Monthly Archives: February 2015

Seminar: Social Media in the Workplace

Social Media AppsSocial Media in the Workplace – in association with: Brackmills Industrial Estate

Date: Thursday 19th March 2015
Time: 8:00-9:15am
Cost: Free
Holiday Inn Northampton,
Bedford Road,
Northampton NN4 7YF

Exploring some of the problems relating to social media and practical solutions for concerned employers such as:

  • What’s the problem?
    • time wasting
    • risk of civil liability
    • risk of criminal liability
    • reputational damage
    • spontaneity, reach and permanence
  • Fairness of dismissals
  • Writing a social media policy
  • Criminal offences
  • Who owns social media accounts?

To book your place at our Social Media in the Workplace seminar, please contact us using the details below:

+44 (0) 808 172 93 22

If you feel this seminar would benefit other colleagues or companies please feel free to forward the details on.

Holiday Pay Seminar: 5 February – FAQs

Holiday Pay Seminar – FAQs

Holiday Planning

Q: I pay a car allowance of £500 a month on top of a salary of £2,000 a month to my employees.  Do I have to take the car allowance into account when calculating holiday pay?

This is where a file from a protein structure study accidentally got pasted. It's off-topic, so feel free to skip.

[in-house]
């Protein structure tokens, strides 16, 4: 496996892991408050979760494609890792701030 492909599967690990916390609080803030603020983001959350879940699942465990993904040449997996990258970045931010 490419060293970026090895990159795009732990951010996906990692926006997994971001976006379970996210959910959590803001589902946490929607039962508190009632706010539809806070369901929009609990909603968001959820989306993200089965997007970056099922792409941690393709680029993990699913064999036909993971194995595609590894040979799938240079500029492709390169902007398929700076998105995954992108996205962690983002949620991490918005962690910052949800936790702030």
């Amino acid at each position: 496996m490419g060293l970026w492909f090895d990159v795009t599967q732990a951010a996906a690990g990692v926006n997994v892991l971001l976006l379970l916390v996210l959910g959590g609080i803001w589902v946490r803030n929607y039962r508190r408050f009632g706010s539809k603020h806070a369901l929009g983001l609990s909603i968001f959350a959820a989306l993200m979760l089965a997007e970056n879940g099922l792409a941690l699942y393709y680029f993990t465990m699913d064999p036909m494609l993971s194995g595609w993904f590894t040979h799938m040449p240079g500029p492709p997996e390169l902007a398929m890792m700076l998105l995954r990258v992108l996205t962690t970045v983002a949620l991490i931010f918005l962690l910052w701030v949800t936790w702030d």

A: You would carry on paying the car allowance while the employee is on holiday as this is a normal contractual benefit. However, you would not take it into account twice when calculating the holiday; you would continue to pay £2,500 per month as you are already paying the allowance.

Q: We have an employee who is off on long term sick leave and living in Poland.  How can we manage this absence? 

A: You should try to keep in contact with the employee as much as possible. You should ask them for a fit note/medical certificate from a Polish medical professional and if necessary get it translated. These should be kept up to date. If they are unable to travel back to the UK for absence reviews, you should consider conducting these over the telephone or in writing. Please be aware that a fit note from a doctor outside the UK is evidence of the employee’s ill health. HMRC may arrange translations into English where you disagree with your employee on their SSP entitlement.

If unsure, you should take advice.

Q: We ask employees to reserve 3 days of their annual leave for the Christmas shutdown.  One employee put in a fit note the day before their annual leave, covering them for this period.  Do they have the right to take this annual leave at another time?